The U.S. Department of Defense (DoD) announces the Biden Administration’s commitment of $3.075 billion in additional security assistance for Ukraine. The new military aid package includes 4,000 Zuni 5-inch Folding-Fin Aircraft Rocket (FFAR). The Zuni 5-inch Folding-Fin Aircraft Rocket (FFAR), or simply Zuni, is a 5.0 in (127 mm) unguided rocket developed by the Hunter-Douglas Division of Bridgeport Brass Company and deployed by the United States armed forces, and the French Air Force. The rocket was developed for both air-to-air and air-to-ground operations. The Zuni is usually fired from the LAU-10 rocket pod holding four rockets. This means that Ukrainian MiG-29 jet fighters or Mi helicopters will be equipped with it.
The Zuni was named after the Zuni Native American tribe in modern day New Mexico. The Zuni was designed as a modular system, to allow the use of different types of warheads and fuzes. One type of warhead had a proximity fuze, as the rocket was originally intended to be used as an air-to-air rocket. This led to its selection as the basis for the AIM-9 Sidewinder airframe in the early 1950s. The Zuni was approved for production in 1957. Overall rocket length and weight will vary dependent on fuzed warhead combination. Standard warheads include the Mk 24 GP explosive warhead that is 0.48 m long, has a diameter of 133 mm and weighs 22 kg, and the Mk 32 shaped charge warhead for anti-armour targets that is 0.76 m long, has a diameter of 133 mm and weighs 20 kg.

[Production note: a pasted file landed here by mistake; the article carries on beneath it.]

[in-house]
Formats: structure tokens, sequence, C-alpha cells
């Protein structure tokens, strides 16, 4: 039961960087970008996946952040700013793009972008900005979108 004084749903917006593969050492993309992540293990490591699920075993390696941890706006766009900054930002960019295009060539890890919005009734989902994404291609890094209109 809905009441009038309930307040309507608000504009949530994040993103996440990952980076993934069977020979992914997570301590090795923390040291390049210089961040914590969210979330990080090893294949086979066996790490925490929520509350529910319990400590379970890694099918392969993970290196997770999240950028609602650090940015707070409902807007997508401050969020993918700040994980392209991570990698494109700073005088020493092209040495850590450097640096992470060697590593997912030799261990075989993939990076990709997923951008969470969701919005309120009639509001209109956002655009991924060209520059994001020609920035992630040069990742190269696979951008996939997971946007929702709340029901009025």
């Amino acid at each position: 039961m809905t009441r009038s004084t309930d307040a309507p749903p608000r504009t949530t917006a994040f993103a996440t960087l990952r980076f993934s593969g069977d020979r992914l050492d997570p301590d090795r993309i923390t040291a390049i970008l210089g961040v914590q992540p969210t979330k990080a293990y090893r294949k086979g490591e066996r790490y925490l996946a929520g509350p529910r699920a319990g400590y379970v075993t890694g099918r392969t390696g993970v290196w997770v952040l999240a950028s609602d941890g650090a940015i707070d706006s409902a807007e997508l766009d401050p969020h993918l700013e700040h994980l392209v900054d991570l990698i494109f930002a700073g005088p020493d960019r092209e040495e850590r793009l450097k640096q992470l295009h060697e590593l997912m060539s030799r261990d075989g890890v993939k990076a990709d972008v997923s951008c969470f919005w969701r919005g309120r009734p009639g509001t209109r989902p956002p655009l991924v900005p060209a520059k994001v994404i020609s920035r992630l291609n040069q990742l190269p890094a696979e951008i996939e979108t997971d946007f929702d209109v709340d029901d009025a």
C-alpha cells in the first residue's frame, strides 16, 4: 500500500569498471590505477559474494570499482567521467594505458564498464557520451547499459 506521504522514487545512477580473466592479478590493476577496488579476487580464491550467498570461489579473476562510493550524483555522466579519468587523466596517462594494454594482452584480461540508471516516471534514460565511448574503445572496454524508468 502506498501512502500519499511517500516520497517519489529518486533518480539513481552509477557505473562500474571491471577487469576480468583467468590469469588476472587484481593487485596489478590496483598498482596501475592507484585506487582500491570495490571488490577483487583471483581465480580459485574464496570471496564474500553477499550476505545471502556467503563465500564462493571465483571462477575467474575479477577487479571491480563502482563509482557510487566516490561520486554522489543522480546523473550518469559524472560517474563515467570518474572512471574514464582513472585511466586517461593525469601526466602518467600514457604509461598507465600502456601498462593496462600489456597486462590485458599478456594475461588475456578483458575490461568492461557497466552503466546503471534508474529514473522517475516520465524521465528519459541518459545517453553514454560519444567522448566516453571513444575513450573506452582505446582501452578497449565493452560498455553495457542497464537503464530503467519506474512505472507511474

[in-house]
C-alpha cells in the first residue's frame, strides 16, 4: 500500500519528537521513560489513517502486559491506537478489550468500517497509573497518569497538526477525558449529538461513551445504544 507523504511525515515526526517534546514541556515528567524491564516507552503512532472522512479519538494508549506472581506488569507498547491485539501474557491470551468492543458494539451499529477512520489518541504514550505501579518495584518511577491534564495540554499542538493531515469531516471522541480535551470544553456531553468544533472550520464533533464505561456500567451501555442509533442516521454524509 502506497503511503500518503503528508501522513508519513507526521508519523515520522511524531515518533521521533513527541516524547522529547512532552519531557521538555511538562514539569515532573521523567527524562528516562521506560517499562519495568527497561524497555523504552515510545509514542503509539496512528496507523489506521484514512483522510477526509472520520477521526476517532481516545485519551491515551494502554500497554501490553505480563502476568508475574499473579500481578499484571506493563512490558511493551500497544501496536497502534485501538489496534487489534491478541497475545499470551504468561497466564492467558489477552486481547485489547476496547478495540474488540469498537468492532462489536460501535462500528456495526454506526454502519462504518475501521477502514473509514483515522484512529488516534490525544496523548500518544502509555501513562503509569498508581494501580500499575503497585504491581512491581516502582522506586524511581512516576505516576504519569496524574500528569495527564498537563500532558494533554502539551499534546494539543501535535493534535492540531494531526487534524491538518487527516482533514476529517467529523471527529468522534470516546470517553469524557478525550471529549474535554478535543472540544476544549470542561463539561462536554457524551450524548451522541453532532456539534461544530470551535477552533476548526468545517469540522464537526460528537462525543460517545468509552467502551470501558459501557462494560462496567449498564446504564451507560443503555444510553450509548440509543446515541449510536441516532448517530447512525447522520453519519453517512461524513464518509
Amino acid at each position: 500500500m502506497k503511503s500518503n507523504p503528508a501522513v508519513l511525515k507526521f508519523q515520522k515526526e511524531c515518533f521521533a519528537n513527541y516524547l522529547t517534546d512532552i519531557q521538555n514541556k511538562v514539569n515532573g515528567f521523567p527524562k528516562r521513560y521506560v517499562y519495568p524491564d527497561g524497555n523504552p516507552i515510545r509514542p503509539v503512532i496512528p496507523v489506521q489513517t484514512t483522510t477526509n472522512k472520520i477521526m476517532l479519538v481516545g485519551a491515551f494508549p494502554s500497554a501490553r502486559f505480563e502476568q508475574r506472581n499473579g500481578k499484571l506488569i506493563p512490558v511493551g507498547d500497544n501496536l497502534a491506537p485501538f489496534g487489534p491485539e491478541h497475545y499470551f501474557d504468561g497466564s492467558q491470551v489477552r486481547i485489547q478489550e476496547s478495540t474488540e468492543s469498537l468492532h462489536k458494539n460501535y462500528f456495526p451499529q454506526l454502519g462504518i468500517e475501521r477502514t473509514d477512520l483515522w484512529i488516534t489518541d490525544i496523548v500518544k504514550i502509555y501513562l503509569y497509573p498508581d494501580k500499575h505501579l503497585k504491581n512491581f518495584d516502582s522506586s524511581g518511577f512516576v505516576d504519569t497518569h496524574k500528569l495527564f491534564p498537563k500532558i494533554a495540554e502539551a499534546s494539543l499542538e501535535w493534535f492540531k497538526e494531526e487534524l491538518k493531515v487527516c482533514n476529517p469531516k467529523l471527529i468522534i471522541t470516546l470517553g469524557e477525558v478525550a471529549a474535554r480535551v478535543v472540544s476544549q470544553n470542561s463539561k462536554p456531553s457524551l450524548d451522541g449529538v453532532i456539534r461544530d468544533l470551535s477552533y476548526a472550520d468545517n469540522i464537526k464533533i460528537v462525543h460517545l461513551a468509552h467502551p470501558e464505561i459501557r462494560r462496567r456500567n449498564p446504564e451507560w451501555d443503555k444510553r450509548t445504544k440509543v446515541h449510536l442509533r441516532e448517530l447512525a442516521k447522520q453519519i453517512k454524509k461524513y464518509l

The 5-inch (127 mm) Laser Guided Zuni Rocket is a precision weapon and an upgrade to the unguided Zuni rocket. The precision weapon fits in the same launcher as unguided Zunis and requires only a 28V firing pulse and a semi-active laser designator. The high speed profile of the weapon will permit tactical aircraft using existing targeting pods to rapidly and accurately engage a target while staying outside the range of an enemy’s weapons. The WGU-58/B Guidance and Control system can provide an immediate precision guided weapon capability to any aircraft capable of carrying the LAU-10 pod. The weapon was developed under a Cooperative Research and Development Agreement with the Weapons Division of the U.S. Navy’s Air Warfare Center in China Lake, California.
The North American division of MBDA is the only manufacturer of the Laser Guided Zuni Rocket, which is similar to the Advanced Precision Kill Weapon System upgrade to the Hydra 70 system. The Laser Guided Zuni Rocket is composed of the new WGU-58/B Guidance and Control Section that is attached to the front end of an unguided Zuni rocket and warhead. The weapon requires semi-active laser energy to guide to a precise target. The Laser Guided Zuni Rocket is on the U.S. Marine Corps Aviation Weapons Roadmap and Plan and is compatible with any aircraft that is cleared to carry unguided Zunis in a four-place LAU-10 Launcher, including AV-8B Harriers, F/A-18 Hornets, AH-1 Cobra helicopters and P-3 Orion aircraft.